- Technical physics
- Heat pumps
- Electricity as it relates to HVAC systems
- Metal fabrication
The following is a list of subjects that an individual who is pursuing a bachelor's degree might be exposed to in addition to the courses that are covered in an associate degree and certificate program:
- Hydronic system design
- Contracting issues
- Commercial HVAC system design
- Energy analysis and audit
- Load analysis
- Control theory
In what kinds of educational institutions are the programs available in?
An HVAC certificate can be obtained by a student at a community college, some career-oriented colleges, technical institutes and trade schools.
Usually an associate degree is pursued at a community college. A career college is another possibility for obtaining an associate degree.
A person might be able to obtain his or her bachelor's degree within the HVAC field at many different accredited institutions, including career colleges and colleges.
What kinds of jobs will a person be eligible for after completing the program?
After completing his or her certificate in HVAC, a person will qualify to work in the position of HVAC technician, assuming the person has also met all of the other industry prerequisites that state law requires.
Individuals with an HVAC associate degree, similar to those holding a certificate, will be prepared to work in the position of HVAC technician after completing their program.
A person holding a bachelor's degree in the HVAC field will likely be fully prepared to work upon graduation as a technician, in addition to being able to complete extra competency exams, if the person so chooses.
What salary level can a person expect after they complete their program?
Although the salary level will depend on what the specific job is, in addition to where the employment is located, according to the Bureau of Labor Statistics, the median pay in 2015 for HVAC technicians was $21,69 per hour or $45,110 per year.
According to available data there isn't much of a difference between the starting salary of an associate-prepared and certificate-prepared HVAC technician. However, completing an associate degree does prepare the candidate better for pursuing the bachelor's degree (to qualify for management positions) or for obtaining professional certifications as further specialization. And management and specialized increases salary potential as well.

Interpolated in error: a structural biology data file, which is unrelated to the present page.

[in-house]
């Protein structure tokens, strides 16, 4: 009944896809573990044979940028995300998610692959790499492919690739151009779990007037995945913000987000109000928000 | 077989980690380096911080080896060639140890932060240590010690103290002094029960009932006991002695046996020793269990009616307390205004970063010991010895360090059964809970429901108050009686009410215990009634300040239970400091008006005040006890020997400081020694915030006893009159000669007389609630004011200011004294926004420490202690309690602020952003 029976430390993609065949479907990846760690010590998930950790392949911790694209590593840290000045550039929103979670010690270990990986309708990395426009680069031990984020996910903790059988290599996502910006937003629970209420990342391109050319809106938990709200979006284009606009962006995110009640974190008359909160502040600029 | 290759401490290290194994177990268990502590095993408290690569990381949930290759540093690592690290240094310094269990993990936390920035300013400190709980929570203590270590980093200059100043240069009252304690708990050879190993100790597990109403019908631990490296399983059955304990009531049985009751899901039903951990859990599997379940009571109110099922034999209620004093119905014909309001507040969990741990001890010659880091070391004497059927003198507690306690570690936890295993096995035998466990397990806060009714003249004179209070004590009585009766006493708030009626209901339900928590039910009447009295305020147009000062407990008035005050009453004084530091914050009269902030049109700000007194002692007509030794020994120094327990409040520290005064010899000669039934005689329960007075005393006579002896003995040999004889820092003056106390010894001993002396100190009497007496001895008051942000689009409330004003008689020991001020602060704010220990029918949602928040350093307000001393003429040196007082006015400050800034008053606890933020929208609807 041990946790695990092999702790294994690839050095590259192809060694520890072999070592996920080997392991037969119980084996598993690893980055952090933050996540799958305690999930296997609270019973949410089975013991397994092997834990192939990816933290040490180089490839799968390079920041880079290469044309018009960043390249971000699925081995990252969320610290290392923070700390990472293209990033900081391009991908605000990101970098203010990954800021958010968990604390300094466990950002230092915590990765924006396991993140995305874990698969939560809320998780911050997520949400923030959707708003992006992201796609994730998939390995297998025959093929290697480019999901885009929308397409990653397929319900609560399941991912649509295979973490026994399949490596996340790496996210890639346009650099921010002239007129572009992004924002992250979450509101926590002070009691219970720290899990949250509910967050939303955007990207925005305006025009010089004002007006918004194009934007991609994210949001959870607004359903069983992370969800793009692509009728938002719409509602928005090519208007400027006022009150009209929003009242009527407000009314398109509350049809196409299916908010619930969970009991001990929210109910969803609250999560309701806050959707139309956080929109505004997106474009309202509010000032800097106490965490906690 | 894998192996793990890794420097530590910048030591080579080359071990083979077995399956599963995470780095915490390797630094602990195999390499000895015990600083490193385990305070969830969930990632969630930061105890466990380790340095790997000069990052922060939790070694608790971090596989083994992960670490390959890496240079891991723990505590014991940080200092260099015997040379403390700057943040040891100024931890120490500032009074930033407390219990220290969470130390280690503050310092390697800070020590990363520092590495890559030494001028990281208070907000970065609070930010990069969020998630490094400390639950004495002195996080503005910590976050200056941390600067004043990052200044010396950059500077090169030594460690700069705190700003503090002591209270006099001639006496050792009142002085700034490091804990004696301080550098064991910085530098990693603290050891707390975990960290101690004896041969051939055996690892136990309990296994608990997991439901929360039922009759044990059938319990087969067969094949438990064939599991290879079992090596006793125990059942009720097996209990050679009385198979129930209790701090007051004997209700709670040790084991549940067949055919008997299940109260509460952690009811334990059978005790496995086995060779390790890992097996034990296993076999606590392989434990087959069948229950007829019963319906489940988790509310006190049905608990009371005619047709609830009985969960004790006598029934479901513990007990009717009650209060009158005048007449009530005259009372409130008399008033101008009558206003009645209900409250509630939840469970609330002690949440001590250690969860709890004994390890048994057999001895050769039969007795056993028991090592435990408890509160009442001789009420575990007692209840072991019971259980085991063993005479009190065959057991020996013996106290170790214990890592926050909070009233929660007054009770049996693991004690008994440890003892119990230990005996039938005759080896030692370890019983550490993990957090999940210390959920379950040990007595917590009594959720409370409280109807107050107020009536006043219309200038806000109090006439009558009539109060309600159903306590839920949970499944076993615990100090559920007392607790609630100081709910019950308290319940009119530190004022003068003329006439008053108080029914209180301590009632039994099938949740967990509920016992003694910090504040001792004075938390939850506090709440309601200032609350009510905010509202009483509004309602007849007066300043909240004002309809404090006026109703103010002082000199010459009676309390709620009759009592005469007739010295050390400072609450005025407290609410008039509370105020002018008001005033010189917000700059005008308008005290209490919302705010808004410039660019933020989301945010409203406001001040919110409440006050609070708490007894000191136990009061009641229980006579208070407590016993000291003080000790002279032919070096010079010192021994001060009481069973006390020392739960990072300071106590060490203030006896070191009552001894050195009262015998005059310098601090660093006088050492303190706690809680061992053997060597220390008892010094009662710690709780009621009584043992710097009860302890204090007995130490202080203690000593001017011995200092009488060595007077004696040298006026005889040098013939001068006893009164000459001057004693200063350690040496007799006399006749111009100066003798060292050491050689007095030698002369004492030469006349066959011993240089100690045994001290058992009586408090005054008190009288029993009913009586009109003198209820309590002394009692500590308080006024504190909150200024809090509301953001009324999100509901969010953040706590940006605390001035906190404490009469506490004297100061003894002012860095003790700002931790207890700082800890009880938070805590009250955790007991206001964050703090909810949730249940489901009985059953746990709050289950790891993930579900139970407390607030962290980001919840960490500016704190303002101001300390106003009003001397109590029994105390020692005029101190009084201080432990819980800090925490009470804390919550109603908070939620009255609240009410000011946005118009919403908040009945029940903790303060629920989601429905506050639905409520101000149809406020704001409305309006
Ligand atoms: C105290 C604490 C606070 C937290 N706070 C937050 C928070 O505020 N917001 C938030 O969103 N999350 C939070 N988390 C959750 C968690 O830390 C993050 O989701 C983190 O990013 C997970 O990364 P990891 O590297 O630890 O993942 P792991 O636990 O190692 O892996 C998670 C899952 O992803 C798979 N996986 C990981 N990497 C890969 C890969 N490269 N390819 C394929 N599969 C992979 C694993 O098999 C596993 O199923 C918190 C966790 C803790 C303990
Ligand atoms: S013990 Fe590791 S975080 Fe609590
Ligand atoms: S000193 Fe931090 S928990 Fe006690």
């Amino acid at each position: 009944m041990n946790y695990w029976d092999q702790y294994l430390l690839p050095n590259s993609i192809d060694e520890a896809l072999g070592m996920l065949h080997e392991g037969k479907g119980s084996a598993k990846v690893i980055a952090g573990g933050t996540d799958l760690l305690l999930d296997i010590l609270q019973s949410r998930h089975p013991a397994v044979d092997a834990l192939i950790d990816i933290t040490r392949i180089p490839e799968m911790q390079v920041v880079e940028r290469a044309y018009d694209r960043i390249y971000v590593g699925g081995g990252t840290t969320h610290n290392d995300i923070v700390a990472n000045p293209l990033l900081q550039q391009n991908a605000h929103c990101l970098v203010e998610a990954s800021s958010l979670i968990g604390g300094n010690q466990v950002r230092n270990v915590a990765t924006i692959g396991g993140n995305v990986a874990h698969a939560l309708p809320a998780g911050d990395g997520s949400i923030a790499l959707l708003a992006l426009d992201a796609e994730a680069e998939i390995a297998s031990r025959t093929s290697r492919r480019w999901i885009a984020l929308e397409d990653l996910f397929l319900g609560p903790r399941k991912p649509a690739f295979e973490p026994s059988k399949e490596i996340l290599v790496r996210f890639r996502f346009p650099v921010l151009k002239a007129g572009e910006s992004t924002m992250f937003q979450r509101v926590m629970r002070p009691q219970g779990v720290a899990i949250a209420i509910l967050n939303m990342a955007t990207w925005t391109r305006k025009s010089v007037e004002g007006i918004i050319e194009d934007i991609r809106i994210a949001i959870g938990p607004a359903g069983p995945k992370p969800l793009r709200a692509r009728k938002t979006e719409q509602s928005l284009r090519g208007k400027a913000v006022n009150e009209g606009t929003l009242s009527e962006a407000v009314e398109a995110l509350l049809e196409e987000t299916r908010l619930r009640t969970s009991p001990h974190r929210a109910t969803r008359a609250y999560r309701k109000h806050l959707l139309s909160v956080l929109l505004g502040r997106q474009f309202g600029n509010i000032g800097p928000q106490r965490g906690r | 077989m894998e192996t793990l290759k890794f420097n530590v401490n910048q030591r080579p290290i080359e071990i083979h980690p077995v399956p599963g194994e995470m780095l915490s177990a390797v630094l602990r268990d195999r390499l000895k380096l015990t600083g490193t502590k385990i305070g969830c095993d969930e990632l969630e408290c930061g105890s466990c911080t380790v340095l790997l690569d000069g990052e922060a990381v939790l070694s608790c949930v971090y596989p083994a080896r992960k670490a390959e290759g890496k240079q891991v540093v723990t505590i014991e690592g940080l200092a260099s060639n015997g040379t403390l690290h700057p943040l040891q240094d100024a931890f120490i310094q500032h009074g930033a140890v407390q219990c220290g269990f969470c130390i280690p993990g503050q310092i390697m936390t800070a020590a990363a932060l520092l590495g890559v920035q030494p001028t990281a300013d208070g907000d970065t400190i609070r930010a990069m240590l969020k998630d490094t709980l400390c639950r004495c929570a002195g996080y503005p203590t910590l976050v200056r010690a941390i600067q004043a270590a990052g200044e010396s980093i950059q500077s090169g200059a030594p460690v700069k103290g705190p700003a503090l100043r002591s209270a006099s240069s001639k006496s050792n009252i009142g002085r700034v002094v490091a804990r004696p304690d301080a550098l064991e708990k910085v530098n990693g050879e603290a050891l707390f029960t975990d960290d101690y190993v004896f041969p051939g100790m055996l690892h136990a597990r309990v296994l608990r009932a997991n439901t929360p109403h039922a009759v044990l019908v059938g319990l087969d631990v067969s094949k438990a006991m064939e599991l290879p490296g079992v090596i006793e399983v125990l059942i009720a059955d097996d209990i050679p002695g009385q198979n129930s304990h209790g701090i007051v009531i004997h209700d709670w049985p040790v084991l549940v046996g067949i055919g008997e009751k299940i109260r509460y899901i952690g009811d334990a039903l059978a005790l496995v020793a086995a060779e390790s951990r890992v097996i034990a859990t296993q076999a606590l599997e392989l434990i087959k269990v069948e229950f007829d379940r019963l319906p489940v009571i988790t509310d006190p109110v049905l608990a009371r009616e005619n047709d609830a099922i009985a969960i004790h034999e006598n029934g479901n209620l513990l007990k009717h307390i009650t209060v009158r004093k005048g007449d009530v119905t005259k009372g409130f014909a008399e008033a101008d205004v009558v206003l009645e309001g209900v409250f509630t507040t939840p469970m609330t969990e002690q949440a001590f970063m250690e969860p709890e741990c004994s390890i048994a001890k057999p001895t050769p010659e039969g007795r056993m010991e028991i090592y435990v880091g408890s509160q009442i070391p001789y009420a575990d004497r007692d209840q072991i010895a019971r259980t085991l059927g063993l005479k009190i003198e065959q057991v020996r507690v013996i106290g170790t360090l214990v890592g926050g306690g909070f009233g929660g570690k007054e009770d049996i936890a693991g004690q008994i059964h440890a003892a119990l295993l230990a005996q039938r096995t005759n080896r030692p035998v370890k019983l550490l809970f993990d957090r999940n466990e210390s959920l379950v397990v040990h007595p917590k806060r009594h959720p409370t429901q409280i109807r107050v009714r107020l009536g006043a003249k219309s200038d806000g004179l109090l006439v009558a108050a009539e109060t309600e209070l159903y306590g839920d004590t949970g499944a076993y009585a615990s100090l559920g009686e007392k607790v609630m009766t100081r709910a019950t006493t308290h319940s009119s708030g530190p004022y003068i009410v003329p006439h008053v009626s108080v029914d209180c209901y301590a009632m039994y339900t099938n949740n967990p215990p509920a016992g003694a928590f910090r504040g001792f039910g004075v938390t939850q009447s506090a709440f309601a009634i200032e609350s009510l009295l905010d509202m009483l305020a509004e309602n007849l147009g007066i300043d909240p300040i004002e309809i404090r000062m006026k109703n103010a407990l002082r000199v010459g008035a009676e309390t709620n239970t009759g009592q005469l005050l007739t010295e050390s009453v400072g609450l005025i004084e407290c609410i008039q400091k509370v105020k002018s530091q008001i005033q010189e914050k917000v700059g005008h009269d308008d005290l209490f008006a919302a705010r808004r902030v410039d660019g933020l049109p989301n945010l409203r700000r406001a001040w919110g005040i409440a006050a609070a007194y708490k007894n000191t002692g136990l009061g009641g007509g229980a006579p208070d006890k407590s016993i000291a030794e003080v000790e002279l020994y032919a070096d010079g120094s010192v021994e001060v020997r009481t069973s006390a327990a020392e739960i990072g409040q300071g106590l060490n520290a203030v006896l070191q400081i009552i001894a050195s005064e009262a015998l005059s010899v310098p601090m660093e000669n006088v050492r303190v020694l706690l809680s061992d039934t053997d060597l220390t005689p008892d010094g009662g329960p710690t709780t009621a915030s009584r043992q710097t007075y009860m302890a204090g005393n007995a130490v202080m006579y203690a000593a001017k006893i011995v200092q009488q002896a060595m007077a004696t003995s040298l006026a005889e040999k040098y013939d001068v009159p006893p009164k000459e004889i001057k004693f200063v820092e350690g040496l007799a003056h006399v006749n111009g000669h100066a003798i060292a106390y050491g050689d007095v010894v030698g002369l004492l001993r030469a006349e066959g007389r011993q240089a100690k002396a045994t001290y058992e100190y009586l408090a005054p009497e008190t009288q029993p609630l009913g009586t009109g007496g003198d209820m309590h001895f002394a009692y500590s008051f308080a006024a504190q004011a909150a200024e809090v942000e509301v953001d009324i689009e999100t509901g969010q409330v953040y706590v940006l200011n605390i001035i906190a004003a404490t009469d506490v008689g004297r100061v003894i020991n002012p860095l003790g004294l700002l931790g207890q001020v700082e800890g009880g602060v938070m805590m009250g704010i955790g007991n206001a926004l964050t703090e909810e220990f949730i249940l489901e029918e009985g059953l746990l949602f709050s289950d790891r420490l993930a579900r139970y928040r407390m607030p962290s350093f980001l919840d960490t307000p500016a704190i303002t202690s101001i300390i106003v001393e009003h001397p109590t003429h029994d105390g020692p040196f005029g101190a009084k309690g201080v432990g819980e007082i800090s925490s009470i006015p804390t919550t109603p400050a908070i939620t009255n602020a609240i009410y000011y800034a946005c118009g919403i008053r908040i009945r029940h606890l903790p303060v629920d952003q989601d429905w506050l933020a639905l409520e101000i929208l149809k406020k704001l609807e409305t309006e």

Completing a bachelor's degree in HVAC demonstrates commitment to the HVAC industry, and (in addition to some work experience) can qualify a candidate for supervisory or management positions. A median salary of $67,298 is earned by HVAC Supervisors compared to an entry-level HVAC Mechanic's median salary of $41,930 (Salary.com, June 2016). In addition, HVAC technicians with an associate degree can complete their Bachelor's degree in as few as 2 years.
Does completing the program prepare the person for additional HVAC certifications?
There are additional competency exams that are available, for instance from the EPA, that do enable students to achieve greater responsibilities over the course of the work they do. A certificate program in general prepares students for the exams,although it might be necessary to take on some additional study before taking the exams.
Broader coverage is provided by associate degree programs on topics that relate to HVAC. They also help prepare students to take competency exams at some point in the future. For instance through the EPA or NATE. The commercial refrigeration certification is a common example.
Given the demanding nature of a majority of bachelor's degree program, a person who completes this degree will most likely be well-prepared to take additional competency exams,and only need a minimal of extra study. A bachelor's degree might also prepare an individual for a supervisory or managerial position.
Bottom line: specifics on each type of program
An HVAC certificate takes the least amount of time to be able to enter the industry and start working towards becoming an HVAC technician. It might not provide the student with the same education level as a higher degree does, but it does quickly prepare an individual (in less than one year usually) for a career in the HVAC field, which allows the person to pursue additional education via on-the-job training. It is a great choice for an individual wanting to begin work as a technician as quickly as possible.
It usually takes longer to complete an associate degree than it does a certificate. However, it also provides a higher degree of knowledge also, which an individual can make use of throughout his or her career. Of course much of the education needs for working in the HVAC industry is acquired on the job. However, an associate degree does enable the student to learn about different aspects of HVAC before they enter the workforce. It is a great option for individuals who want to develop a comprehensive knowledge in the subject of HVAC, but still take two years or less to start a new career.
Usually it will take four years in order to complete a bachelor's degree program. Therefore these programs should provide the student with the most comprehensive knowledge on HVAC-related topics out of all three options. Those students who complete a bachelor's degree in HVAC will be completely prepare for almost every kind of job within the HVAC industry, including supervisory positions, and upon graduation will be highly competitive. It is an excellent choice for a person willing to spend as many as four years learning in the classroom to enhance her or his education, and especially makes sense for individuals wanting to move into management positions, or maybe eventually start their own business.